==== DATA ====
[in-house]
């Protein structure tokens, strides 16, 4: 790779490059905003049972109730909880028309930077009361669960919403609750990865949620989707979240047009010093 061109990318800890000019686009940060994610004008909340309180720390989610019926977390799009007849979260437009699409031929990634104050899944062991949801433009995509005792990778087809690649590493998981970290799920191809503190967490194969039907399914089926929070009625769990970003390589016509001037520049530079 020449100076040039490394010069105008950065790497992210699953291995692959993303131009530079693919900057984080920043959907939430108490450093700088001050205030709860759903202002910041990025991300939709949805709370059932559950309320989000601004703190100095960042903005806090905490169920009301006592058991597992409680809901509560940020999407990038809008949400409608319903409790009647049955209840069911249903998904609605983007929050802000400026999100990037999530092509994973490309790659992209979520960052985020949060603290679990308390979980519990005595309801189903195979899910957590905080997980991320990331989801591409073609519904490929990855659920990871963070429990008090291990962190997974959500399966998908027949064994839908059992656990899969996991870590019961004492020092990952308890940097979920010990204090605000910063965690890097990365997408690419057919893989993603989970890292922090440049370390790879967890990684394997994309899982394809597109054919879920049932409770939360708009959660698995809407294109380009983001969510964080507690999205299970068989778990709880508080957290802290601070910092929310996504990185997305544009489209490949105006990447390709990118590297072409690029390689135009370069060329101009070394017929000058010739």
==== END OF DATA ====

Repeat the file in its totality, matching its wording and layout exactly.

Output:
[in-house]
């Protein structure tokens, strides 16, 4: 790779490059905003049972109730909880028309930077009361669960919403609750990865949620989707979240047009010093 061109990318800890000019686009940060994610004008909340309180720390989610019926977390799009007849979260437009699409031929990634104050899944062991949801433009995509005792990778087809690649590493998981970290799920191809503190967490194969039907399914089926929070009625769990970003390589016509001037520049530079 020449100076040039490394010069105008950065790497992210699953291995692959993303131009530079693919900057984080920043959907939430108490450093700088001050205030709860759903202002910041990025991300939709949805709370059932559950309320989000601004703190100095960042903005806090905490169920009301006592058991597992409680809901509560940020999407990038809008949400409608319903409790009647049955209840069911249903998904609605983007929050802000400026999100990037999530092509994973490309790659992209979520960052985020949060603290679990308390979980519990005595309801189903195979899910957590905080997980991320990331989801591409073609519904490929990855659920990871963070429990008090291990962190997974959500399966998908027949064994839908059992656990899969996991870590019961004492020092990952308890940097979920010990204090605000910063965690890097990365997408690419057919893989993603989970890292922090440049370390790879967890990684394997994309899982394809597109054919879920049932409770939360708009959660698995809407294109380009983001969510964080507690999205299970068989778990709880508080957290802290601070910092929310996504990185997305544009489209490949105006990447390709990118590297072409690029390689135009370069060329101009070394017929000058010739």